PARIS -- Traffic was up and spring trends were plentiful at the January edition of Bijorhca, the jewelry and accessories trade show that ended here last Tuesday.
Organizers of the five-day show estimated that attendance was up about 13 percent from the year before, and they attributed it partly to the fact that this edition took place in its temporary venue at the Porte de Versailles, rather than its usual location at the Parc des Expositions Paris Nord, near the Charles de Gaulle airport.
Daniele Chapey, Bijorhca's general director, noted that while buyers were still exercising caution, they were actively ordering and appeared to be more optimistic as a whole than they had been for the last several years.
A spate of trends helped to spur business, and among the strongest were:
Worn metal and macrame combinations with a washed-ashore look.
Native American-inspired metals and faded fake stones.
Ethnic featuring African- and Asian-looking carved and patterned beads and earthy colors.
Botanical themes with leaf and plant motifs, as well as real flowers set in clear resin.
Most exhibitors reported satisfactory business, and several pointed out that they had come to the show with as wide varieties of merchandise and price ranges as possible to cater to as many buyers as possible.
"For this show, we widened our price range to go from very expensive to diffusion," said jewelry designer Alexis Lahellec, who is based here. "About two years ago, we also changed our price structure; our prices now average about 10 percent less."
Lahellec also offered a big selection of trends, including a best-selling Oriental-themed line as well as a group that had the look of buried treasure.
Edouard Rambaud, an accessories designer based here, expanded his line to include 12 design groups this year, as opposed to the five he showed a year ago.
"This enabled us to get four different price points," Rambaud said, noting that this definitely helped drive business for his firm. Among his top-booking groups were a Navajo jewelry series in metal and fake turquoise and lapis lazuli, sunglasses and home accessories.Elsa, the firm here that is the distributor for Christian Lacroix jewelry, showed at Bijorhca for the second time and reported a good business with novelty items such as pieces in heart, moon and sun motifs.
"People buying from us are not so concerned about price," according to a sales representative for the firm. "They are willing to pay for the name."
For one of the few U.S. firms at the show, Crislu Corp., business was said to be steady though not booming. Lloyd Crisfield, president of the firm, said that Europe is generally a good market for him and represents 11 percent of his annual volume. But he noted that in some countries, demand for his cubic zirconia jewelry has been flagging because of economic conditions.
"In Italy, we're getting murdered," Crisfield said.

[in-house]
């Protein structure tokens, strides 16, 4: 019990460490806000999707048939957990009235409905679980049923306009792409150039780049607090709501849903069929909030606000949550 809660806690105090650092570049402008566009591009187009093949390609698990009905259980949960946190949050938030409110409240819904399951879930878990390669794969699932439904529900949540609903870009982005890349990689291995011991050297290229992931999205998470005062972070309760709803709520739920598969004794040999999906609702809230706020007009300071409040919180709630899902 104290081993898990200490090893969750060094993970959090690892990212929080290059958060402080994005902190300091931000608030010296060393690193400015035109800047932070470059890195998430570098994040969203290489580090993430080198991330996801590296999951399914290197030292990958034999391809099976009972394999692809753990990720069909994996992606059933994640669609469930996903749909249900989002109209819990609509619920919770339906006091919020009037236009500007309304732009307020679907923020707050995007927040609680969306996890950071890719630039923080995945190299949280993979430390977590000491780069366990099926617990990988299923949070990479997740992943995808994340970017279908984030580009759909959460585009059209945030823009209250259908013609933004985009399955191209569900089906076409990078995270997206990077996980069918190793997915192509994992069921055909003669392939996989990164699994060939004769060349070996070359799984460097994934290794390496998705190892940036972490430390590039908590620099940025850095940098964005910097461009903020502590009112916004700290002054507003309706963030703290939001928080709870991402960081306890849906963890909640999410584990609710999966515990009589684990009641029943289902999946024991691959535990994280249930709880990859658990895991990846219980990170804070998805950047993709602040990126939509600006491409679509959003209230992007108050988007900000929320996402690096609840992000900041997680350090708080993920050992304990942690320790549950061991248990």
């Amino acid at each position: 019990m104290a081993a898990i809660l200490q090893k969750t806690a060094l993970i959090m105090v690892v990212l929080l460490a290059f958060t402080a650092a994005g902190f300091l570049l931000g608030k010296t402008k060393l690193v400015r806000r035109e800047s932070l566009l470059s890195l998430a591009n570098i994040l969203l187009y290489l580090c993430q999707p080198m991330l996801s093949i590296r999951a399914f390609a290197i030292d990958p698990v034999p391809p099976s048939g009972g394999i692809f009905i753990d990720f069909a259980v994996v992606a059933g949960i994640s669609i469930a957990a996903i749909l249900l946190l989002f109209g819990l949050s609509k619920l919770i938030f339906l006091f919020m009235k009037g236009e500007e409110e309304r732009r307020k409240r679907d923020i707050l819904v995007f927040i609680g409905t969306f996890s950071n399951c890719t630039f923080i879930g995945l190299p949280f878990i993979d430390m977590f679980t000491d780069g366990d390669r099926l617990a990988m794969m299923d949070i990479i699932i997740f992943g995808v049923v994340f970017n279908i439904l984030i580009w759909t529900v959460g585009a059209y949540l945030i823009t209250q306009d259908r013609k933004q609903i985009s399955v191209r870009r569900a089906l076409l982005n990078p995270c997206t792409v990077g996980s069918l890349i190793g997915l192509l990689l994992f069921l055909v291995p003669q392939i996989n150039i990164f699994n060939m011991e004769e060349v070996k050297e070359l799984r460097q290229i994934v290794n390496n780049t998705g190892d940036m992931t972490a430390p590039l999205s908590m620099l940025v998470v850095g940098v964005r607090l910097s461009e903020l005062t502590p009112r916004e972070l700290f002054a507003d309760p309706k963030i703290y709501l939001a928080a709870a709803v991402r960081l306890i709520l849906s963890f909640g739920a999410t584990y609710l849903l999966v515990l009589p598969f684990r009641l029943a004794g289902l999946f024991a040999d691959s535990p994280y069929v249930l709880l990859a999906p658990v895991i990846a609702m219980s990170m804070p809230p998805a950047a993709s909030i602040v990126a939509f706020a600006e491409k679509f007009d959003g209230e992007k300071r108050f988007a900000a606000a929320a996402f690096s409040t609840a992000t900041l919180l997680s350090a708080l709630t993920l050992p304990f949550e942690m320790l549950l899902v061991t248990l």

“Azzedine has been one of the biggest influences in my life. He has always been such a strong, loving, fatherly figure to me. I call him Papa. His designs are indescribably unique, they are pieces of art. He knew how to make the female form look its loveliest. I have so many memories of him; my favorite might be during my first show with him in Paris. He liked me and he wanted to help me get more work. He called all his friends at Kenzo and Comme des Garcons, and asked them to book me. They said, ‘But she can’t walk!’ And he said, ‘but she has such a great ass!' His friendship and support has been the great privilege of my career. I can't imagine life without him. Repose en paix mon Papa.” - @stephanieseymour tells @wwd. #wwdfashion (📷: @steveeichner) #alaia #azzedinealaia
Azzedine Alaïa, flanked by two of his closest friends, models Stephanie Seymour and Naomi Campbell.
He designed Seymour’s dress for her 1995 wedding to Peter Brant, and treated Campbell (who famously called him Papa), like a daughter. For more on the legendary designer, tap the link in bio. #wwdfashion #alaia #azzedinealaia
Azzedine Alaïa's “I-did-it-my-way” ethos stood out starkly at a time when brands are experimenting with consumer-facing fashion shows, coed formats and trans-seasonal collections – anything to perk up lackluster sales of ready-to-wear in an age of Insta-everything. “It’s not creation anymore. This becomes a purely industrial approach,” the late designer told WWD in an interview last year. “But anyway, the rhythm of collections is so stupid. It’s unsustainable. There are too many collections.” Read more about the iconic designer’s life and work on wwd.com, link in bio. #wwdfashion #azzedinealaia (📷: @WWD Archive, 1986) #alaia
Sneaker reselling app @goat’s latest exhibit, "The Greatest: New York," tells the story of New York's sneaker culture. To celebrate the exhibit, an intimate crowd gathered on Thursday night at the pop-up gallery space, located at Platform in Culver City, to hear guest speaker and illustrator @esymai talk about her own rise in streetwear and women in the business. "For me I'm just someone who is creative. I like to create things," said Chang. #wwdfashion
Azzedine Alaïa, one of the most iconic couturiers of the modern era whose body-con designs defined Eighties fashion, has died in Paris. The diminutive Tunisian-born designer, known for his structured knitted dresses with fitted waists and impeccably cut, figure-hugging second skin silhouettes was deeply admired by his peers, and counted supermodel Naomi Campbell - his adoptive daughter - among his inner circle, one of a gang of glamazons including Farida Khelfa, Carla Bruni and Stephanie Seymour who became ambassadors of his style. (📷: Alexandre Guirkinger) #wwdblast